Social change and simple activism

posted by Jeff | Tuesday, July 31, 2012, 11:20 PM | comments: 0

I finally got around to seeing The Help tonight, as Diana Netflix'd it after reading the book. It's a really fantastic movie with amazing performances, start to finish. It also serves as a reminder of how screwed up things used to be, and still are. While certainly entertained by the movie, it made me so angry.

I find the 60's, as a period in American history, completely fascinating. While we often celebrate the finer points of our history, it's important that we not gloss over how awful much of it is, so as not to make the same mistakes over and over again. What I find unfortunate is that the civil rights movement is becoming a footnote to future generations, in the way that they don't remember a time without the Internet. The idea that women couldn't vote, or races were separated in otherwise public places seems absurd today, but that change didn't come about accidentally. Some people suffered or even died to bring that change.

You don't need a degree in history to see where our darkest moments are. Slavery, obliteration of the native people, oppression of women, Jim Crow laws, minority discrimination, racially motivated immigration policy... the melting pot has always tried to limit the lives of one group or another. Social change happens anyway, perhaps even at an accelerated rate. Things change because people have the courage to stand up against people who attempt to oppress others.

The recent statements by an executive running the chain of Chick-fil-A restaurants have set off another round of noise. The guy made an underhanded statement about his distaste for gay marriage, which is all the more troubling because his company has donated money to groups who have actively lobbied to pass laws limiting or prohibiting same-sex marriage. Naturally, there has been quite a call for boycotting the restaurants.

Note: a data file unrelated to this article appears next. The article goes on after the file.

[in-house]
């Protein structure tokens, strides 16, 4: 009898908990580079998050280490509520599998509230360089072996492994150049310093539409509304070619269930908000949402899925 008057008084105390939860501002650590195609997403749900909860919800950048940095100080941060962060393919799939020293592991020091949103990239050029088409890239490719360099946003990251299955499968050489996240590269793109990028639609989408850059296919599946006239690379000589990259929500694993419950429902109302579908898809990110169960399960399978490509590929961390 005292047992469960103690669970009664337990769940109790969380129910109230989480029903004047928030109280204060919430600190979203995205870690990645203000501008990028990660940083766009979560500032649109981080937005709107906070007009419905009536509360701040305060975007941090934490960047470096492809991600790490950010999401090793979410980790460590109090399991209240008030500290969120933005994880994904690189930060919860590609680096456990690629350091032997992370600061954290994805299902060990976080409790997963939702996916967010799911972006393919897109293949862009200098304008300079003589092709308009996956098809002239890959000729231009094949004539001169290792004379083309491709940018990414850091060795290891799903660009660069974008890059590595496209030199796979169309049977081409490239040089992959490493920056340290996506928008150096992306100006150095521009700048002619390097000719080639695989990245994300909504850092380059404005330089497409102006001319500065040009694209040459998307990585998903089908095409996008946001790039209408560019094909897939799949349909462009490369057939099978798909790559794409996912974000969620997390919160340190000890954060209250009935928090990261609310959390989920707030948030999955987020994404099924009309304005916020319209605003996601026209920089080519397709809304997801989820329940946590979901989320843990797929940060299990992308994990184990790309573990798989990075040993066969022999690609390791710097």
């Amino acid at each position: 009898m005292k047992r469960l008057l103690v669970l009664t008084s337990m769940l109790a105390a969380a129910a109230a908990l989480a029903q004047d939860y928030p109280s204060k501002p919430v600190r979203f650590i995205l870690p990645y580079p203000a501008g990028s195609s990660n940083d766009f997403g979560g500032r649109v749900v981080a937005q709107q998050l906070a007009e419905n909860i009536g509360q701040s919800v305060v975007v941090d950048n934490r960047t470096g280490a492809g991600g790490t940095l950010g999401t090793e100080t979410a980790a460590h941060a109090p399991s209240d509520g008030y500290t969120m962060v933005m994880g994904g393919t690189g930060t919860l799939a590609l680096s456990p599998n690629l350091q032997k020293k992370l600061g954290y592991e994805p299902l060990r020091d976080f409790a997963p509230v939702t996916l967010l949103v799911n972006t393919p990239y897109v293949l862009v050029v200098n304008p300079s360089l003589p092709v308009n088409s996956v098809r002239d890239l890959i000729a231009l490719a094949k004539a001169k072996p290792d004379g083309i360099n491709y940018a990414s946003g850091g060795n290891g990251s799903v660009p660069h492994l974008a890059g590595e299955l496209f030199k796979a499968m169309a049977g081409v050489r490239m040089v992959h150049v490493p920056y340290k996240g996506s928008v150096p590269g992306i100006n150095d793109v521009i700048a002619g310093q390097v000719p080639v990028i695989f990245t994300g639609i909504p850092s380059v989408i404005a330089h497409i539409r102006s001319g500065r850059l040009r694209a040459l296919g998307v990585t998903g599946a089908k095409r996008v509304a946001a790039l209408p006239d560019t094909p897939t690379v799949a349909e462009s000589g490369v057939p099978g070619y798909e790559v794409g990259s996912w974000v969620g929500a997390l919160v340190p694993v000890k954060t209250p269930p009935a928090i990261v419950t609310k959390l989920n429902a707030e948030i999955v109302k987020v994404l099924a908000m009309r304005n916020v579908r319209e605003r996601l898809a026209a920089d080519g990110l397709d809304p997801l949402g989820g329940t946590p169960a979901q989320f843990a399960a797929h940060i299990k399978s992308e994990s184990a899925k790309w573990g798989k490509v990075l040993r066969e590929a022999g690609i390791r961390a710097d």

Let's be clear about this. This isn't about religion. No one is suggesting that you can't believe what you believe. If you use religion to justify negative vibes toward anyone, that mostly just makes you a dick, but you're legally entitled to that dicketry. The issue in this case is funding groups that want to get laws passed to oppress and limit the rights of a subset of the population. The absurdity of passing laws to limit the rights of anyone based solely on your beliefs, and over something that doesn't affect you in any way, is morally destructive.

Some of the discussions I've read online suggest that every company does evil things and probably donates to causes or morally questionable things, and that we can't possibly know or boycott them all. I think that's a cowardly straw man argument. This is a case where we have outright facts, well publicized. You wouldn't hang out with a known racist, so why would you give money to a business when you know it will give money to these lobbying groups?

The debate over gay marriage is easily the most bizarre I've seen in my lifetime. I could argue that I know gay couples, and that I think they should be entitled to the same rights as me and my wife, but it's not even that. It's that it doesn't even matter, and I don't want government in the business of categorizing people and denying some people liberties while others are guaranteed them. Not only that, but no gay marriage is going to change my marriage. I won't love my wife any differently.

So in terms of activism, this one is easy. Chick-fil-A has shitty food anyway. Who puts pickles on chicken? Gross.


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